Survival comes at a high price but an abnormal metabolism cannot continue for long. People with diabetic ketosis have a breath and skin that smells oddly sweet. Consider the Holocaust: Because our bodies are so perfectly made, people survived in those atrocious conditions for many years. Look at the photos from the camps. People looked like walking skeletons. These survivors are almost all dead but I had the amazing opportunity of knowing several of these survivors firsthand. In my opinion, they demonstrate that we are built to survive. We are nearly invincible. And now with current medicine we can put a person back into a functioning and total structure after severe trauma.

A local resource of Ecuadorian health recommendations is a Spanish only group.  Casa de Diabetes   098 899 7813   07 409 8174

Calle del Arupo y las Herrerías  info@casadeladiabetes.org.ec  www. Casadeladiabetes.org.ec

How do you control diabetes?  Make a decision with each meal and every drink. Make the correct and well-informed decision.  When I choose to eat non-diabetic foods, I resume my diet program immediately. I can accomplish this rare sin because I am meticulous about retaining control. We all stumble at times. But it is the speed and quality of “getting back up” that causes many diabetics to fail.

Every day, we must confront our limitations and accept responsibility for our own lives. The number of people that do not advocate for themselves is staggering to those that do well.

Because he was not a good self-advocate, I lost a close friend. He was a type 2 diabetic who was gambling with his health for years. He took extra insulin at times and subsequently ate unsuitable foods. He would omit doses. He had progressed from occasional regimen mismanagement to rarely having any control. The harm done to his body was then irrevocable and permanent. His complications grew as a result of his out-of-control lifestyle. The time for his complications to manifest was between three and four years. Then the wanted to reverse the damage but it was too late. These diabetics are easily observed to be “falling off the wagon.” Please do not encourage them or me!

Except for blindness and amputations, my friend had practically every diabetic complication. His family gave up attempting to help him and simply let him select his own course in life. But we, the survivors, must carry on with the understanding that things should / could / would have been different.

“If only” is a phrase we hear all the time as providers. If only he had been more careful with his diet. If only he worked out. If only…

Several emails I received regarding diabetes were about ways to help family members change their diabetic loved one. Another difficult reality to grasp is that we must stick by and respect their life choices. We try to help, but they will experience the same results as my departed buddy. Unless the diabetic truly embraces the necessity to be in control, they will suffer and inflict this onto the loved ones. They are in charge. Yet most diabetics are not accepting the role of director of their health. They often say my wife does the cooking and she makes me take my medicines which removes their responsibility of self-care. That frequent couple choice is done from a place of deep love. These people suffer and die if the spouse is lost or compromised.  Assume your responsibility for your life as you live with diabetes.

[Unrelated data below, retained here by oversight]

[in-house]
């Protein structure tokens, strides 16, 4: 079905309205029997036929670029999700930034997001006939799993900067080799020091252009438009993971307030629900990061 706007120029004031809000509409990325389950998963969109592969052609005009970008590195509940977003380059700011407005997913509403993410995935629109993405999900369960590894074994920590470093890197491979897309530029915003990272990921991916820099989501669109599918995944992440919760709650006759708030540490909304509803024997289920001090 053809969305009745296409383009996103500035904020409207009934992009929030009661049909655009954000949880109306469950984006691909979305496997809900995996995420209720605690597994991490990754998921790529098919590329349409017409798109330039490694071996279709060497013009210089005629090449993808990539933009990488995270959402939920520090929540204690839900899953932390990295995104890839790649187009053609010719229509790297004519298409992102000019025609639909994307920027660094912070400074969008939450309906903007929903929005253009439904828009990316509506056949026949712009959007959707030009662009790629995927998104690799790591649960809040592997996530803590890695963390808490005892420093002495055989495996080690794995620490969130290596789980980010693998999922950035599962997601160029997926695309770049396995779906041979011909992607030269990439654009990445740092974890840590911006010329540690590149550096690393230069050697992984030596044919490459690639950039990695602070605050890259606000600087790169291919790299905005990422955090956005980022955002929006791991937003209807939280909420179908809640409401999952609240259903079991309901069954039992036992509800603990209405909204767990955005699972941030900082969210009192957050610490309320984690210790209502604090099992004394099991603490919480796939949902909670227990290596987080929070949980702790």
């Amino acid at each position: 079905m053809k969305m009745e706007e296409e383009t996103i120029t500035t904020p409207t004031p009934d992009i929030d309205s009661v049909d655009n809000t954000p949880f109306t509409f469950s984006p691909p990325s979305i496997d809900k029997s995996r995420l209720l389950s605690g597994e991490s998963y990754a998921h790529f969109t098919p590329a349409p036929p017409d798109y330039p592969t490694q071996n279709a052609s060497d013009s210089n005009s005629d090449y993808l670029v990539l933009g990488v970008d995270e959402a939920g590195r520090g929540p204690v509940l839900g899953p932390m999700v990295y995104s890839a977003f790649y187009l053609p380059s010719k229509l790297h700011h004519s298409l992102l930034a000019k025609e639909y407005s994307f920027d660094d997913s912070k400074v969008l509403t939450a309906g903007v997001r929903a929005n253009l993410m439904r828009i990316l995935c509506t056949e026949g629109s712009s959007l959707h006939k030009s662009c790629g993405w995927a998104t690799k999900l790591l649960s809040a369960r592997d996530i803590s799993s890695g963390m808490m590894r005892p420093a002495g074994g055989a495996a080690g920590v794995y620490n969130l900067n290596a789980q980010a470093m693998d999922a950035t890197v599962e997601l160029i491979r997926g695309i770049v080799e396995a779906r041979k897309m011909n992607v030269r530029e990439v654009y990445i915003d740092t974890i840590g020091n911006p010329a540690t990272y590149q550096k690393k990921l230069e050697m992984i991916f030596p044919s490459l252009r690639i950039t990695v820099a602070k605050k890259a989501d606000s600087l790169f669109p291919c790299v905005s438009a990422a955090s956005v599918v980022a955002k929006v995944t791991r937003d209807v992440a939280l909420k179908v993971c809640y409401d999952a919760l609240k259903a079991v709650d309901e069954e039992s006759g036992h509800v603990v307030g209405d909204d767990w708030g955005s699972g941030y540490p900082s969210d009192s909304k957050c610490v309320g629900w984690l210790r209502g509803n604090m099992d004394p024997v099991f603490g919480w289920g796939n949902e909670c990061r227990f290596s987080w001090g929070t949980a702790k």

Self-control and self-care are the least selfish things that a diabetic can do. Taking care of oneself so that you do not burden your loved ones is the finest honor you should pay to these cherished people. We can and should be the best we can be for our own and others’ sake.

Other email critiques mentioned some choppiness in my writing. The purpose of journalism is to present 800 to 1,000 words. So, I utilize rigorous editing to reduce these articles. Most were originally 2500 words. My editor and I both agreed that splitting these articles into many parts would ruin their flow. I received criticism that it was difficult to understand. Thank you for the criticism.

As with this post, I won’t let length govern my articles. The message is so important to so many readers that I will not compromise the content for length.

Questions or comment; please write to ecuador.advice@gmail.com. I am planning two series for future readers. The liver and its health and Medical Marijuana.
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Garnett Stewart is a permanent resident of Ecuador. She is a retired Adult Medicine Nurse Practitioner with a specialty in Cardiology and Cardiovascular Surgery and is the author of several published articles. She holds Bachelors and Masters degrees in nursing. Her undergraduate university studies focused on biochemistry and biophysics. She can be contacted at Ecuador.advice@gmail.com